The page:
There is no set target in terms of how much money we will invest in the next two to three years. As with all our investments, we will be very selective and prudent.
Q. Would you be looking at opening an office in India?
I don’t think we have an intention of having an India office. We have offices in Hong Kong, London and the US, and we have our own service providers, legal professionals and financial advisory firms. We can move very quickly with the support we have and do not require on the
ground presence in India.
Q. Would you be looking only at growth capital deals, but also late stage or distressed investing?
We will look at special situations and specifically small and medium sized companies. It will largely depend on the circumstances and an assessment of whether our involvement will substantially improve performance. Typically we look at partnering with other investors as well.
Q. Any particular reason for your interest in logistics in India?
India provides great potential as the logistics industry is currently at an embryonic stage and the government as well as the private sector are contemplating substantial investments in the logistics infrastructure. We are basically supply chain leaders globally and we have a very deep
understanding of how the supply chain works. That is where we can add our expertise to the investee company and to our business partners. Fung Capital is not the typical private equity outfit;-, this is the PE arm of the Fung Brothers. We are a family office fund and have more
flexibility than a typical private equity fund.
Q. What are the other sectors that look good to you?
One of the sectors we are looking at brands in fashion segment. We are not interested in locally based brands but in global brands which can be introduced to India as well as to China and other growing economies. We are looking at brands which are already established in the US and European markets and where there is an opportunity to bring them to the Asia-Pacific region. Our goal is to invest in privately-held companies and not in public entities.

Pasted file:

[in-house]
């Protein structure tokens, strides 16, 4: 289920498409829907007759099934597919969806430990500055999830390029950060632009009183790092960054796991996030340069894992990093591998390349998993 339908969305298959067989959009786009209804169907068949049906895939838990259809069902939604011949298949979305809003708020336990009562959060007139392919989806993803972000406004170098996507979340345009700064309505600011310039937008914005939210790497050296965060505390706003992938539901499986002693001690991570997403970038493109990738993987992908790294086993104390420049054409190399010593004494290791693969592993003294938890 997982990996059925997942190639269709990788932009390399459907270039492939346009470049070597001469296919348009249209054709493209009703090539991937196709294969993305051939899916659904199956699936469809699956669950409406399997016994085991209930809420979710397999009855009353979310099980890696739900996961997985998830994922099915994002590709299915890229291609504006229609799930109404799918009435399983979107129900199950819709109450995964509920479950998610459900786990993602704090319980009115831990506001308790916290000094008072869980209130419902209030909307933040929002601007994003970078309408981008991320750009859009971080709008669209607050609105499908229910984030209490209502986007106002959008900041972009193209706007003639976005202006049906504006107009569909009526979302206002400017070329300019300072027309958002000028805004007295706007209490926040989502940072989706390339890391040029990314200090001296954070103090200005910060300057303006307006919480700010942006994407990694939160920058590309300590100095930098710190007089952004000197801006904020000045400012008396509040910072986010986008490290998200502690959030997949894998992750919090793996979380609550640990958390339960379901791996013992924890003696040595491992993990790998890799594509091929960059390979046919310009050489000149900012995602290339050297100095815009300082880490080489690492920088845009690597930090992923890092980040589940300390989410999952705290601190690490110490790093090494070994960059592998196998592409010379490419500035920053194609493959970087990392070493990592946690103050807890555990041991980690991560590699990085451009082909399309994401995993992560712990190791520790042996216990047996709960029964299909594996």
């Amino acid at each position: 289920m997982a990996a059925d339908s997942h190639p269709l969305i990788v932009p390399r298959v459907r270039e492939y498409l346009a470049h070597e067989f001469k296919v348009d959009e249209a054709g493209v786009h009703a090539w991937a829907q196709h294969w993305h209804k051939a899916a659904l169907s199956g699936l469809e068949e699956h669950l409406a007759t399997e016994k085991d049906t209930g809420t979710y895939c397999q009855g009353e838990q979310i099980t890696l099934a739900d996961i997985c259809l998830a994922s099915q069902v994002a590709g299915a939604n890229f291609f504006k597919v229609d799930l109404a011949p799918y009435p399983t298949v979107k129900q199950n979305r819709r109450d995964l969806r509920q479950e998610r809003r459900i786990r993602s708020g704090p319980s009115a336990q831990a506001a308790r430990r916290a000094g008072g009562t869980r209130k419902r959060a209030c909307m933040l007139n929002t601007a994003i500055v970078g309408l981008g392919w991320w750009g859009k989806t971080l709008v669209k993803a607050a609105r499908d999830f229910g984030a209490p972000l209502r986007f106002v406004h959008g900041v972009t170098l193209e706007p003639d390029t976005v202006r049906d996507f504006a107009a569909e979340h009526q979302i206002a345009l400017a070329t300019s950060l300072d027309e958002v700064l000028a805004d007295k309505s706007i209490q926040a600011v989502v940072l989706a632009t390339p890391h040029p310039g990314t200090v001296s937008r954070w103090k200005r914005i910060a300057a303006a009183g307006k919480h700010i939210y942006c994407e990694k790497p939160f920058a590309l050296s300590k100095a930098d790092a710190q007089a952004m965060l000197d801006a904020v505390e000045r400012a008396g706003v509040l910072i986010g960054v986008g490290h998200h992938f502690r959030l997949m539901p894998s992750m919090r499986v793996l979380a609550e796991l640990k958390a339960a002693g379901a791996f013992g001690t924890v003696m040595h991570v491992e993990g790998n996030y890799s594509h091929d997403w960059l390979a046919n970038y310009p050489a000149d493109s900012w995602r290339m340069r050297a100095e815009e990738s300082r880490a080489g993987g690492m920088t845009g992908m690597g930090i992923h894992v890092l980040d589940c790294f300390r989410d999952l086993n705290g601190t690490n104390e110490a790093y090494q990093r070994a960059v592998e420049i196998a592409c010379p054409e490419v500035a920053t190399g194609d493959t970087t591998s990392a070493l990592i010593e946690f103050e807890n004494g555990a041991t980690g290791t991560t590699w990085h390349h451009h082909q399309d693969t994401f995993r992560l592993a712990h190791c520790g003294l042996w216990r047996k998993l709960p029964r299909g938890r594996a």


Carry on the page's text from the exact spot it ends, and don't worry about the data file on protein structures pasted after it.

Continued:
Q. How attractive is India as an investment destination?
Growing domestic consumption and the potential market size are attractive features.
India is not an export dependent economy and is a bit more decoupled from the global economy than other markets including China. Also, Indian consumers are becoming more aspirational, looking increasingly at a western lifestyle. This trend will spur retail and logistics to grow and new brands from overseas will cater to an expanding middle class customer base.
Q. Do you think it’s a good time to invest and that the valuations have become realistic?
No time is good or bad as long as deals can be concluded at reasonable valuations. I think, Indian entrepreneurs and businesses are becoming aware of is that valuations in the
past were often unrealistic. Now they are reaching a level where investors can start seeing value. As the gap narrows, it will lead to more funds and investors coming to India.
Q. But do you think Indian businesses are comfortable diluting stakes?
This is one of the big challenges for old family run businesses in India. New entrepreneurs like Mr. Kishore Biyani and companies like Infosys have a different mindset. Such promoters and businesses are not worried about the need to have a substantial majority stake. The important factor here is that foreign investors will be interested in companies who don’t have a control mindset but who believe in good corporate governance and run their businesses professionally.